The physiology of these crops allows them to be stored for many months after harvest if specific storage conditions are met. However, several distinct sets of conditions are optimal for different groups of crops, and achieving each condition requires careful control and monitoring of temperature and relative humidity in storage. Currently, Vermont’s commercial vegetable farms rarely achieve the optimal conditions due to lack of sufficiently separated storage compartments, and lack of modern environmental monitoring and control equipment.
This project installed environmental monitoring equipment to improve storage conditions and ultimately the quality of 1,736 tons of winter storage crops at 9 farms throughout Vermont . The cumulative market value of these storage crops produced during the 2012-2014 growing seasons was $3.5 million. Improved storage monitoring led to better control of storage conditions, in part through automated notification to farmers when abnormal conditions were occurring. This allowed for prompt correction of problems such as open doors and failing or inoperative cooling equipment. Losses of storage crops (cull rates) were reduced from ~15% to ~5% of stored volume. Sixty-six energy efficiency measures were also implemented at 5 of these farms, saving a total of 40,269 kWh of electricity and $5,800 annually. The systems deployed have increased the confidence of growers to expand their winter storage of Vermont-grown vegetables, leading to an increased supply of local produce outside of the traditional growing and marketing season.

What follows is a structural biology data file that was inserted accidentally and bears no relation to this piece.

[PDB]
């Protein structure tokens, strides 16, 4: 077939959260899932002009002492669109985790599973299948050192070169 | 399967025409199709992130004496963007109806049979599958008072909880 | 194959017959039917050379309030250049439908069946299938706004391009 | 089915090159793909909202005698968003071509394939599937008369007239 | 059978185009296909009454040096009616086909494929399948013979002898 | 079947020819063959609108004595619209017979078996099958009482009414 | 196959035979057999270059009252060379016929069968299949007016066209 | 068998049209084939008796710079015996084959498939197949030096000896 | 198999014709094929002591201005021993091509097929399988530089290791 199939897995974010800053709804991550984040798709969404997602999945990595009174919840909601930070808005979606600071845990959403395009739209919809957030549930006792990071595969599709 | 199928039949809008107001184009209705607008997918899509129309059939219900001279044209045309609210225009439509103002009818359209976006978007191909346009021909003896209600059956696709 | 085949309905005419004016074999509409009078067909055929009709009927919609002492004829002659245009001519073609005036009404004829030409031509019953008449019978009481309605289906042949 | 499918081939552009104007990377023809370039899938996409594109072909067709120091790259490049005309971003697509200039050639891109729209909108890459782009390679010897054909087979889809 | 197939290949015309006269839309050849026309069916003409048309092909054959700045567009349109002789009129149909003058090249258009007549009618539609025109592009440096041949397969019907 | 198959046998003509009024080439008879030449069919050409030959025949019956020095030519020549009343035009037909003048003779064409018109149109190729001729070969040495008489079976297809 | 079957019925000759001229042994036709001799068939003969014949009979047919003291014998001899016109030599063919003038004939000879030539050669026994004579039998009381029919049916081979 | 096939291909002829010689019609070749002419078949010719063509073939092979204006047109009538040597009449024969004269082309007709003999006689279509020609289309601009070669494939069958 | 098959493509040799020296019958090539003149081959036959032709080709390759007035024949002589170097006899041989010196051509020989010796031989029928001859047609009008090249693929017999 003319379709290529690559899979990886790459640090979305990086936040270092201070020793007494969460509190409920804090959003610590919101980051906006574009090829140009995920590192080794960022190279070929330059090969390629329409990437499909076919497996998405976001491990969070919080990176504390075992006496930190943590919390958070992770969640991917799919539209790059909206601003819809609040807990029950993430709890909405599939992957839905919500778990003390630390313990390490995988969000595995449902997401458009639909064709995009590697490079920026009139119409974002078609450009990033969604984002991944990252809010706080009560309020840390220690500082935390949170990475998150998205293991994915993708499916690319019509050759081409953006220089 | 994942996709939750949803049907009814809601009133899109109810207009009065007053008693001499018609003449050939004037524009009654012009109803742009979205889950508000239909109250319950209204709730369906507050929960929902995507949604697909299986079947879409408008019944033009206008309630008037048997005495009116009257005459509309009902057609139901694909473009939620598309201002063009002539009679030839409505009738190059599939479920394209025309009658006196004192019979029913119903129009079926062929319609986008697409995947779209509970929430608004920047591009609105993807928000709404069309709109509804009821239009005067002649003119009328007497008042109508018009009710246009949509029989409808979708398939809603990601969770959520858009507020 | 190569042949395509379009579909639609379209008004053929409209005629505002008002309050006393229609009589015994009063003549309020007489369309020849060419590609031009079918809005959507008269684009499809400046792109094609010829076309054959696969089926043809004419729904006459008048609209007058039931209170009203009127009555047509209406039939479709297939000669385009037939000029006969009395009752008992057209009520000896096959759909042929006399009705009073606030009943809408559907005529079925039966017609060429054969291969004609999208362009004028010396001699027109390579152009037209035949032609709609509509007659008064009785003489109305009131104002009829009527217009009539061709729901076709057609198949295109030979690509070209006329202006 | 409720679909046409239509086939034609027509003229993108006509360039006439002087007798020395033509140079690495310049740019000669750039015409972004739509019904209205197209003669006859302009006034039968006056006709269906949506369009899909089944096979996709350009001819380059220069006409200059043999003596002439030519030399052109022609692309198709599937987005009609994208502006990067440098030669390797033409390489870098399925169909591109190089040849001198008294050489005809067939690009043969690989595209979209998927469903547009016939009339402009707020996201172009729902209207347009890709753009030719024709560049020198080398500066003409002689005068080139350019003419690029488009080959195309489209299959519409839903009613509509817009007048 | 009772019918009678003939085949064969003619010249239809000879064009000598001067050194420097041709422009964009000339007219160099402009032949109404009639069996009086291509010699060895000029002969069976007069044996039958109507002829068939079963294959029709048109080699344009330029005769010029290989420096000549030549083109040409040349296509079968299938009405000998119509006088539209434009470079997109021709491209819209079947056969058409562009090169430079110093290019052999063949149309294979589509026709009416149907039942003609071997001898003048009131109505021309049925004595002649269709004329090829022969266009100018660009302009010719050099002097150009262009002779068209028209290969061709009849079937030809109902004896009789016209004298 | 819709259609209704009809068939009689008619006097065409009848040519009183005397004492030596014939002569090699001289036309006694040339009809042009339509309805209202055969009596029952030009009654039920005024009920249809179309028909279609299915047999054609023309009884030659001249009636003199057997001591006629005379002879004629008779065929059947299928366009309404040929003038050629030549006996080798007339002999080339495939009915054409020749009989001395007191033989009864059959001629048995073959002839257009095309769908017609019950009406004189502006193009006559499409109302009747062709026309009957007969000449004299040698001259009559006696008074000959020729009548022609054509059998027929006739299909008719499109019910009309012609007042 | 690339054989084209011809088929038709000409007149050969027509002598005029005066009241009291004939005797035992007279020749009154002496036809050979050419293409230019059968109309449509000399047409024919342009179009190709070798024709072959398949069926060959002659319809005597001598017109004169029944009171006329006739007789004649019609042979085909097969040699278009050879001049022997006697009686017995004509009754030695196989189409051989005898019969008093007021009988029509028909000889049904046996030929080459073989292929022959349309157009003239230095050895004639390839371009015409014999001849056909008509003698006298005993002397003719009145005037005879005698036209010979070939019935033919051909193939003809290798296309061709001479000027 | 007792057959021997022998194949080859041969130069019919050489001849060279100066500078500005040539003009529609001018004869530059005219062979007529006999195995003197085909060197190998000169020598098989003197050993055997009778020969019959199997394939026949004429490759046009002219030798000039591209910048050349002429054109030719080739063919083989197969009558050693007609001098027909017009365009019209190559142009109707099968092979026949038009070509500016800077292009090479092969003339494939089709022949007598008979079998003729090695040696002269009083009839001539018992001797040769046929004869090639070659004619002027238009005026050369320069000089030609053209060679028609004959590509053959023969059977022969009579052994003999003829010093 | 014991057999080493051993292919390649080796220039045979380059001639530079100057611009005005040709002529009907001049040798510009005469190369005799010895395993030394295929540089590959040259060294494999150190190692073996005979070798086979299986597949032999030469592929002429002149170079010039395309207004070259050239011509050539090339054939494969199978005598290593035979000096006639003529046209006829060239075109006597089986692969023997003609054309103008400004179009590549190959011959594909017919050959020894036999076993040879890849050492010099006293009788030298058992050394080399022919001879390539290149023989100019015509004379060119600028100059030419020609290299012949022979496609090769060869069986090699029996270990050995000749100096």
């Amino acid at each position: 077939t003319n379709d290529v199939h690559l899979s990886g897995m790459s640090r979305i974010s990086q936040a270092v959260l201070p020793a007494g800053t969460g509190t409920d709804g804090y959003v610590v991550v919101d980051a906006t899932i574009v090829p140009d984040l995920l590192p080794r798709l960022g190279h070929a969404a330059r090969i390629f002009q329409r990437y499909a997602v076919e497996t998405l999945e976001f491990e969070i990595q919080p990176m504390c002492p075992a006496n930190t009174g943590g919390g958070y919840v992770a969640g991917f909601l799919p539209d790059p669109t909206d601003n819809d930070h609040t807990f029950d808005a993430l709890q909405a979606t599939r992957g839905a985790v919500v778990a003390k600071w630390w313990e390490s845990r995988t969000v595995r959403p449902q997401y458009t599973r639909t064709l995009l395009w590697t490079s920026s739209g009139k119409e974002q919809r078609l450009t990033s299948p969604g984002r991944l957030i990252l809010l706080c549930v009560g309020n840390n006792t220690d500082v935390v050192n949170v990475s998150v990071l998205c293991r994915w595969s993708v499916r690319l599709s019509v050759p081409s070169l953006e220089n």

I recently built a humidifier I think others might find useful. This could be useful for cheese aging, meat curing, and storage of winter crops all of which require maintaining specific temperature and humidity. The details are available on the Tool Wiki at FarmHack. Take a look, and let me know if you find ways to improve it or if you have any questions. As part of this project I also developed this handy spreadsheet that calculates relative humidity based on dry-bulb and wet-bulb temperature and/or calculates wet-bulb temperature based on dry-bulb temperature and relative humidity. The spreadsheet also helps you tailor the humidifier design to your needs by estimating humidification capacity in gallons of water evaporated per 24 hours.
The idea was to turn a 5 gallon bucket into a high capacity (4 gal/day), automatic fill humidifier. The bucket serves as a reservoir for the water and also as a mounting platform for the parts required to operate the humidifier. Water heated to a know temperature will transfer a predictable amount of water vapor to an air stream of a known temperature and humidity (wet bulb temperature). We use this property to develop a highly controlled humidifier using a temperature control to sense water temperature and control the heater, tank deicer for heat, and a CPU fan for air flow. We also add a toilet fill valve to the assembly to allow for automatic fill of the humidifier.